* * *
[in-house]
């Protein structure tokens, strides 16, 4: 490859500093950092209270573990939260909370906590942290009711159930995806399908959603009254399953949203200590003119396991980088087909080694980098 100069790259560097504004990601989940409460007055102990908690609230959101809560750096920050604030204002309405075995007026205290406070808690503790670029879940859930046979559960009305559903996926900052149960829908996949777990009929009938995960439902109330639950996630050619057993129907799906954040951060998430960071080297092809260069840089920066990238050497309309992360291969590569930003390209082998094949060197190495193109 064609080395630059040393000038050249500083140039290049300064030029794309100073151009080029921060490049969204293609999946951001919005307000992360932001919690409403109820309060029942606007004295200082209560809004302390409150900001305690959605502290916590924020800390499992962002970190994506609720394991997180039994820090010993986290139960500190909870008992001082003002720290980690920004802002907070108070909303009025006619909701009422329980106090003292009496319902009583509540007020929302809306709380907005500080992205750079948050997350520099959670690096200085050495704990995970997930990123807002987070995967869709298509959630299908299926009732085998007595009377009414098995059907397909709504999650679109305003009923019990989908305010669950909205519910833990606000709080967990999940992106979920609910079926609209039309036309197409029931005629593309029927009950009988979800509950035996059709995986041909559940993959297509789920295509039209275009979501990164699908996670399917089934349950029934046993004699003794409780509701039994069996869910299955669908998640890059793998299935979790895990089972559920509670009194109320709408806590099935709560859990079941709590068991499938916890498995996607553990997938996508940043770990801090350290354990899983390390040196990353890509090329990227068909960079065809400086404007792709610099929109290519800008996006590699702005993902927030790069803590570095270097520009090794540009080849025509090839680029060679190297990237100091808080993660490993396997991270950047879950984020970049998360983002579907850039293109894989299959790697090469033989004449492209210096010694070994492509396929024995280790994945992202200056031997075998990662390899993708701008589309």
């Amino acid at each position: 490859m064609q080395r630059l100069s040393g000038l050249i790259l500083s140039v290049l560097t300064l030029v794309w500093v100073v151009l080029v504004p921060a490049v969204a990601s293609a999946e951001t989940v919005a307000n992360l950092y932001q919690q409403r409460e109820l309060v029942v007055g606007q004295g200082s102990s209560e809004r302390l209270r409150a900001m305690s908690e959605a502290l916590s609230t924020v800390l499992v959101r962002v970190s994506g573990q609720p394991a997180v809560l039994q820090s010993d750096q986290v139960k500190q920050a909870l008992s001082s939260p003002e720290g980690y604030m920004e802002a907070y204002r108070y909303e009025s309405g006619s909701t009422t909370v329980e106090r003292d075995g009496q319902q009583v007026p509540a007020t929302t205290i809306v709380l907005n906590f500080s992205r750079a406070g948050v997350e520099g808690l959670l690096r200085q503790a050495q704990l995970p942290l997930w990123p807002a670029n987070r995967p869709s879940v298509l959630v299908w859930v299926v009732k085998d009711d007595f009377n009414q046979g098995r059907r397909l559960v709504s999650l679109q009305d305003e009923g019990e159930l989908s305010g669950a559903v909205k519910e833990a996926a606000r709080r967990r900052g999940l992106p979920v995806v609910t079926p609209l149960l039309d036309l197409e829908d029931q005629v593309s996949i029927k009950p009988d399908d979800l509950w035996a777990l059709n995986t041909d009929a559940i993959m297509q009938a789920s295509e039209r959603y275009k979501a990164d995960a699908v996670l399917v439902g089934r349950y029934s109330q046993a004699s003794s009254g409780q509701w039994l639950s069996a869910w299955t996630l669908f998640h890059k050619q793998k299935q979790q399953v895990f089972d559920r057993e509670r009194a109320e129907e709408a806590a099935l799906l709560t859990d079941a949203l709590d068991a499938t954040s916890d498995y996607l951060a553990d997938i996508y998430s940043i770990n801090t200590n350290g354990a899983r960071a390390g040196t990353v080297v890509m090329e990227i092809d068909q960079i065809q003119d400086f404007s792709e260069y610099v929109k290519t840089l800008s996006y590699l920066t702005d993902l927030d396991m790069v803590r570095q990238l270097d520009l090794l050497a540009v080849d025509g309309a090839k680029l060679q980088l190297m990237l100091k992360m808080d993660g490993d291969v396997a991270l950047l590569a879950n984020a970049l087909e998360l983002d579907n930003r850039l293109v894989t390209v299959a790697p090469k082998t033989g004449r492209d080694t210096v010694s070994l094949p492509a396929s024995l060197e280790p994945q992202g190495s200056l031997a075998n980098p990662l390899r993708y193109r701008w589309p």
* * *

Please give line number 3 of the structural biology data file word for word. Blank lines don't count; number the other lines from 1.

């Amino acid at each position: 490859m064609q080395r630059l100069s040393g000038l050249i790259l500083s140039v290049l560097t300064l030029v794309w500093v100073v151009l080029v504004p921060a490049v969204a990601s293609a999946e951001t989940v919005a307000n992360l950092y932001q919690q409403r409460e109820l309060v029942v007055g606007q004295g200082s102990s209560e809004r302390l209270r409150a900001m305690s908690e959605a502290l916590s609230t924020v800390l499992v959101r962002v970190s994506g573990q609720p394991a997180v809560l039994q820090s010993d750096q986290v139960k500190q920050a909870l008992s001082s939260p003002e720290g980690y604030m920004e802002a907070y204002r108070y909303e009025s309405g006619s909701t009422t909370v329980e106090r003292d075995g009496q319902q009583v007026p509540a007020t929302t205290i809306v709380l907005n906590f500080s992205r750079a406070g948050v997350e520099g808690l959670l690096r200085q503790a050495q704990l995970p942290l997930w990123p807002a670029n987070r995967p869709s879940v298509l959630v299908w859930v299926v009732k085998d009711d007595f009377n009414q046979g098995r059907r397909l559960v709504s999650l679109q009305d305003e009923g019990e159930l989908s305010g669950a559903v909205k519910e833990a996926a606000r709080r967990r900052g999940l992106p979920v995806v609910t079926p609209l149960l039309d036309l197409e829908d029931q005629v593309s996949i029927k009950p009988d399908d979800l509950w035996a777990l059709n995986t041909d009929a559940i993959m297509q009938a789920s295509e039209r959603y275009k979501a990164d995960a699908v996670l399917v439902g089934r349950y029934s109330q046993a004699s003794s009254g409780q509701w039994l639950s069996a869910w299955t996630l669908f998640h890059k050619q793998k299935q979790q399953v895990f089972d559920r057993e509670r009194a109320e129907e709408a806590a099935l799906l709560t859990d079941a949203l709590d068991a499938t954040s916890d498995y996607l951060a553990d997938i996508y998430s940043i770990n801090t200590n350290g354990a899983r960071a390390g040196t990353v080297v890509m090329e990227i092809d068909q960079i065809q003119d400086f404007s792709e260069y610099v929109k290519t840089l800008s996006y590699l920066t702005d993902l927030d396991m790069v803590r570095q990238l270097d520009l090794l050497a540009v080849d025509g309309a090839k680029l060679q980088l190297m990237l100091k992360m808080d993660g490993d291969v396997a991270l950047l590569a879950n984020a970049l087909e998360l983002d579907n930003r850039l293109v894989t390209v299959a790697p090469k082998t033989g004449r492209d080694t210096v010694s070994l094949p492509a396929s024995l060197e280790p994945q992202g190495s200056l031997a075998n980098p990662l390899r993708y193109r701008w589309p």